Peace Arch Entertainment // 2008 // 81 Minutes // Not Rated
Reviewed by Judge David Johnson // October 20th, 2008
Fight to cheer another day.
Or don't, because this move hates you.
Monica, April and Courtney (Trishelle Cantanella, The Scorned) are the aforementioned Ninja Cheerleaders. They're best friends who cheer and strip and learn ninjitsu from strip club owner and karate master Hiroshi (George Takei) and punch bad guys in the face and assert the feminist independence by crushing men's testicles with their fists.
A tough, local crime-lord (Michael Pare) has declared war on the Ninja Cheerleaders by kidnapping Hiroshi and stealing the girls' stripping money, forcing our three heroines to embark on a cross-town ass-kicking spree.
That synopsis might sound halfway entertaining, but ignore my skillful synopsis writing: Ninja Cheerleaders is simply stunning in its ability to aggressively annoy me. There is literally nothing remotely entertaining here. The comedy is not funny, the action is stilted and lame, and if you're hoping for some cheap-o sleaze, you'll find more titillation from a mistyped Google search.
How insipid is this movie? Let us count the ways!
As I said, stilted and lame. The girls give it their all, but as ninjas trained in the lethal art of hand-to-hand combat, they're about as convincing as, well, me pretending to be trained in the lethal art of hand-to-hand combat. Even if Trishelle happened to have an extensive Muay Thai background, the flat fight choreography would have been a waste -- if you're going for an R rating, why not go crazy and have the Ninja Cheerleaders decapitate some fools?!? The big swordfight at the end with George Takei is the best the film has to offer action-wide, but it's predominantly shot from above and in the dark to obscure Takei's obvious stunt double.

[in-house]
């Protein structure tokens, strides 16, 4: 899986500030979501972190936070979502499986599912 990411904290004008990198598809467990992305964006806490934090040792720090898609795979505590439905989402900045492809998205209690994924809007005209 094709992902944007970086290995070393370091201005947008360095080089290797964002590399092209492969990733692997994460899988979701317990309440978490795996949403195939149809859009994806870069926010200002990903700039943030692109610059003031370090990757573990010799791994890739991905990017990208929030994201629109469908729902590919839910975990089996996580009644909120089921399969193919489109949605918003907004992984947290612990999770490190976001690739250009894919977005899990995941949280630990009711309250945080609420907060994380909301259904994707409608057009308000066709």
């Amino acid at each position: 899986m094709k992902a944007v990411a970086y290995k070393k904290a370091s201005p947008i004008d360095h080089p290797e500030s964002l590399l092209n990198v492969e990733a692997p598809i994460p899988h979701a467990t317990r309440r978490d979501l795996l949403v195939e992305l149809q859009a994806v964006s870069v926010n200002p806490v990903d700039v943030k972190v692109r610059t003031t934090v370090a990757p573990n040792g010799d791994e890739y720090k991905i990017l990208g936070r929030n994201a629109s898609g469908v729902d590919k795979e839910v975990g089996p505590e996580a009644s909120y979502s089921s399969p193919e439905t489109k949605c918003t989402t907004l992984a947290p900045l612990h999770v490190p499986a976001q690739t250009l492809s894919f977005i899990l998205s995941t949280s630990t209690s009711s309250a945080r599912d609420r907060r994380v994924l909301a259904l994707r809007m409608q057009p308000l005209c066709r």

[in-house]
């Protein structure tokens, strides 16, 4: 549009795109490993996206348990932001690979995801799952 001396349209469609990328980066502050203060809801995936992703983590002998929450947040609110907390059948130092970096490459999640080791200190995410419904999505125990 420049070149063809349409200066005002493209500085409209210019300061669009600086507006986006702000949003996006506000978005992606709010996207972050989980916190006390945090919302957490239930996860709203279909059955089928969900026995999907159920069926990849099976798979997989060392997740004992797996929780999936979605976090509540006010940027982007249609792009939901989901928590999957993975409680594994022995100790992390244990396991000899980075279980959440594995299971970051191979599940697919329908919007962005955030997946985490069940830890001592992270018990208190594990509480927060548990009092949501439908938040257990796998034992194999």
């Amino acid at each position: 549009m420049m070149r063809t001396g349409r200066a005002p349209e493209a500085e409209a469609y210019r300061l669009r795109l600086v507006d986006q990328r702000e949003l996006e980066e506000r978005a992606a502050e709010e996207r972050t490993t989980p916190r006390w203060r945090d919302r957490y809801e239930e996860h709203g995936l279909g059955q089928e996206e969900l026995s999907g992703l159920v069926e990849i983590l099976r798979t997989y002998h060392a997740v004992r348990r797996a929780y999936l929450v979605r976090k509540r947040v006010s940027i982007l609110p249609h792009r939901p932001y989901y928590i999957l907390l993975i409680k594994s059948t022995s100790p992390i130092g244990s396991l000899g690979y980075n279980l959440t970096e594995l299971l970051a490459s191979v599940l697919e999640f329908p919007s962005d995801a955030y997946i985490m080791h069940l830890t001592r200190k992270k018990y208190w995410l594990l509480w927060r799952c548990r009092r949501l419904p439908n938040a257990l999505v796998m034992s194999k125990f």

The film is classified as an action/comedy on the back of the disc, but it's neither. The action is gimped, but compared to the attempts at humor, the fight scenes look like they were put together by Yuen Woo Ping. There is not a single laugh to be found in this insipid script...unless you think repeated shots of a cheerleader squeezing a man's sack is high-larious. Oh, and there is a part where some girl scouts force some guy to buy 20 boxes of cookies. That may have been the comedy centerpiece. What does that tell you? Actually, I did laugh at one part -- during a basketball game, the cheerleaders are doing their cheers in the middle of the court while the teams are playing. Did anyone associated with this film ever actually witness cheerleading before?
Oh, yeah, I also laughed at the notion of these three strippers that end their act with nearly as many clothes on when they started. Yet this seems to get all the local men pretty riled up. For those of you desperate for nipple-sightings, there are some anonymous breasts in the corny transitions between scenes.
That's all I want to say about this waste of time. Everything you need to know about whether this is worth your attention can be summed up in this statement: Michael Pare gives the most entertaining performance of the film.
Video: a clean 1.85:1 anamorphic widescreen. Audio: 5.1 surround. Extras: trailers and a making-of documentary where everyone seems pretty pleased with themselves for subjecting me to this tripe.
Someone obviously thought that Ninja Cheerleaders would move enough units just because of its oh-so-quirky title and didn't bother making a coherent movie.
Guilty. Sentence: Death by pom-pom seppuku.
Review content copyright © 2008 David Johnson; Site layout and review format copyright © 1998 - 2015 HipClick Designs LLC
Scales of Justice
Studio: Peace Arch Entertainment
* 1.85:1 Anamorphic
* Dolby Digital 5.1 Surround (English)
Running Time: 81 Minutes
Release Year: 2008
MPAA Rating: Not Rated